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To tell you the truth, once they are in they can clean you out in 5 minutes regardless of where the stuff is.
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"Leon" wrote:

--------------------------- Good reason to stay low in the grass and keep your mouth shut.
Lew
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Leon wrote:

Hell, I can't find stuff - that I put somewhere. If a damned burglar could find stuff I've inadvertentl hidden - I'd hire him/her as my personal assistant.
Come to think of it, kids can find things pretty well - when motivated. Doesn't matter where I stash it, when asked for money and I say "Find my wallet." - it's found - in seconds.
Now where the hell did I leave my glasses!?
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Burglaries here in our town tend to what's called Smash and Grab. One or two "disadvantaged" people take a rock and smash a patio door for a quick entry/exit. They then run inside and grab electronics, laptops, small TV's, jewelry boxes and drugs. The typical time between smashing the patio door and the exit is 3-4 minutes at best, and all that's taken is what they can carry and toss into their car.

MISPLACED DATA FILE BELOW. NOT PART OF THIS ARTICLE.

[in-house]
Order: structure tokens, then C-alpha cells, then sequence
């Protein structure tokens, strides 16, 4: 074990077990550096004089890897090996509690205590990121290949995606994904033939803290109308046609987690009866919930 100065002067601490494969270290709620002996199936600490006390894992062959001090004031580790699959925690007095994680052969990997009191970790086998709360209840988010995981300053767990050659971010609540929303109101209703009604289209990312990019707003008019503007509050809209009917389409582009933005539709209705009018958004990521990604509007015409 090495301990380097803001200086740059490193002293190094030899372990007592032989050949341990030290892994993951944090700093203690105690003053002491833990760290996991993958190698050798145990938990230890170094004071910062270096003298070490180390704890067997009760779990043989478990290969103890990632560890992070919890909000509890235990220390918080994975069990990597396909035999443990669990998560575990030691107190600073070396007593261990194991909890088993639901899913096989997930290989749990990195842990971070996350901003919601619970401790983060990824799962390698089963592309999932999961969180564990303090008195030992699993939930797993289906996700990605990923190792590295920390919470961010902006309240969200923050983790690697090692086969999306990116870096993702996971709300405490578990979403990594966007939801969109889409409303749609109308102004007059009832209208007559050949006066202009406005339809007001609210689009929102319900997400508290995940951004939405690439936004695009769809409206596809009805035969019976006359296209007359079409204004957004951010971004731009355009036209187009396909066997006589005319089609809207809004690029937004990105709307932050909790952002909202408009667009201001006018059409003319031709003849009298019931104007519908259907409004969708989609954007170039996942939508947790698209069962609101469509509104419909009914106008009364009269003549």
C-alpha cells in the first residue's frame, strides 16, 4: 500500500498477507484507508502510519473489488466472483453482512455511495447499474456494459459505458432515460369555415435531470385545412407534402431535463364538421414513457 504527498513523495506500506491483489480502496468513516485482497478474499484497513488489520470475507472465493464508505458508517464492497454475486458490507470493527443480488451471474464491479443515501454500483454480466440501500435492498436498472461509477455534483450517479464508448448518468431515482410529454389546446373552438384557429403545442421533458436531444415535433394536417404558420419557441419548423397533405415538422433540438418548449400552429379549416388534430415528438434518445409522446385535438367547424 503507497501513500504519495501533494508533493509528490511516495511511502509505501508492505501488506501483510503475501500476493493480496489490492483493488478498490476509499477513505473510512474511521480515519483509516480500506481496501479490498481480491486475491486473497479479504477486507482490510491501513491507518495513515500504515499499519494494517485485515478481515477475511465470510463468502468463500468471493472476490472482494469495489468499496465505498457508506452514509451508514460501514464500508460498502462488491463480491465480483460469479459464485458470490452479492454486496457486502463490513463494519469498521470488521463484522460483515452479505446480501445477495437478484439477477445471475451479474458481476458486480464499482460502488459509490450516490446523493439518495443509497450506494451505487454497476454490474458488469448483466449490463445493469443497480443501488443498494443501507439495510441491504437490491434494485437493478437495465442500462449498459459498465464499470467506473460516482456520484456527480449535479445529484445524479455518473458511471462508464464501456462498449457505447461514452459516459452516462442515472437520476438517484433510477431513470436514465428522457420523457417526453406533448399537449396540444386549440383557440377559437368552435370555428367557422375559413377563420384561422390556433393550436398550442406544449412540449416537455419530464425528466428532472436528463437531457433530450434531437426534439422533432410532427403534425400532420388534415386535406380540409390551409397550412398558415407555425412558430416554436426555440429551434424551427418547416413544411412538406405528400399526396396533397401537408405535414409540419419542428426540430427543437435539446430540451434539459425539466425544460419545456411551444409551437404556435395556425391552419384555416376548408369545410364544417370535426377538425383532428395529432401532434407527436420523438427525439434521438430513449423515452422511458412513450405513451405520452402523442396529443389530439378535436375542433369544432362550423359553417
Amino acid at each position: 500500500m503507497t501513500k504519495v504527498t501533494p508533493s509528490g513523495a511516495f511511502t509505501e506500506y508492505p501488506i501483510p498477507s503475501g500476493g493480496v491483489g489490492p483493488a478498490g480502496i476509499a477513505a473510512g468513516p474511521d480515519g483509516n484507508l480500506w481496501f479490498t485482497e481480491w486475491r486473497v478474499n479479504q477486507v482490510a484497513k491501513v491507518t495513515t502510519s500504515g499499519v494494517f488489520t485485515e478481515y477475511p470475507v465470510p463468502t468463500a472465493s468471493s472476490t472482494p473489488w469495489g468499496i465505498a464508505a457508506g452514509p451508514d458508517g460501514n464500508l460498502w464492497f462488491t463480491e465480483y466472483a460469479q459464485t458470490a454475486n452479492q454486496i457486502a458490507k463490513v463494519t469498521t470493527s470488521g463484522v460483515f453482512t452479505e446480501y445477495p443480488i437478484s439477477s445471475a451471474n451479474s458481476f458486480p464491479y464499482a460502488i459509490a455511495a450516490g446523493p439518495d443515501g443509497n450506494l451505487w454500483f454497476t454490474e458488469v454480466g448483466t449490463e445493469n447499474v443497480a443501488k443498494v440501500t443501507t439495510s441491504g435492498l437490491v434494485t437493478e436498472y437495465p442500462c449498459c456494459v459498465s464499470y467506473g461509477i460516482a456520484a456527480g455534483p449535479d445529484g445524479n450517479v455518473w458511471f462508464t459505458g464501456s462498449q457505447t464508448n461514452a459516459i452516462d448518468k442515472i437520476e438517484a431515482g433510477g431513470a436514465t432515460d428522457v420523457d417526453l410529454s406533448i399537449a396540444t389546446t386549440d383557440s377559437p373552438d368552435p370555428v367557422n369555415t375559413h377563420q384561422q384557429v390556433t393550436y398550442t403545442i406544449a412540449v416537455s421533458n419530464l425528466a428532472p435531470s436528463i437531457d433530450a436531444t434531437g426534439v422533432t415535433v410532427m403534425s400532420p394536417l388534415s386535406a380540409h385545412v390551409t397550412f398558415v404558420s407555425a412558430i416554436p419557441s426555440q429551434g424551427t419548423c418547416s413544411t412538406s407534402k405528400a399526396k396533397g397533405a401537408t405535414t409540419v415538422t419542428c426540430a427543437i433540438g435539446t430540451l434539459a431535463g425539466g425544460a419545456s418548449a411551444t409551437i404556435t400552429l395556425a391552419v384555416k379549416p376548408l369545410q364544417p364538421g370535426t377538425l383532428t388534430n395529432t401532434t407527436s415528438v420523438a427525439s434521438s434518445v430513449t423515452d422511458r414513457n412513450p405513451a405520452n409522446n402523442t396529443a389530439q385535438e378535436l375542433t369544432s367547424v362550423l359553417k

There's virtually nothing that can be done to prevent this type of burglary, but some companies sell a film for door and window glass that will cut down on the speed with which the glass can be smashed and removed to gain entry. The old days of prying a door out of the track, picking a lock or jimmying a window etc. are almost in the past, in that regard.
IMHO, the best thing a homeowner can do on a practical level is to use the film on larger doors or windows and to make one Hell of a racket when someone triggers an alarm. In my case, I have installed 130dB sirens INSIDE the house and the garage and connected them to the burglar alarm. When triggered, they actually cause physical pain and surely would cut down on the "dwell" or "search" time a burglar would take inside the home.
My garage (the one with tools in it) has both the typical garage door and also a passage door in the rear. The passage door is metal, fire resistant, and pretty decent. Besides the deadbolt lock, I removed the screws from the strike plate and replaced them with hardened 4" ones that go into the door's framing and not just the trim. Still, a stout person could place their back to the fence and kick it in. To reduce that, I also got a length of chain and a couple eyebolts. The eyebolts are on either side of the door and the chain is connected to one permanently. When we leave town for a trip, I use a split link to connect the other end of the chain to the other eyebolt. While not perfect, it's just another hoop some jerk will have to jump through to get in via that door.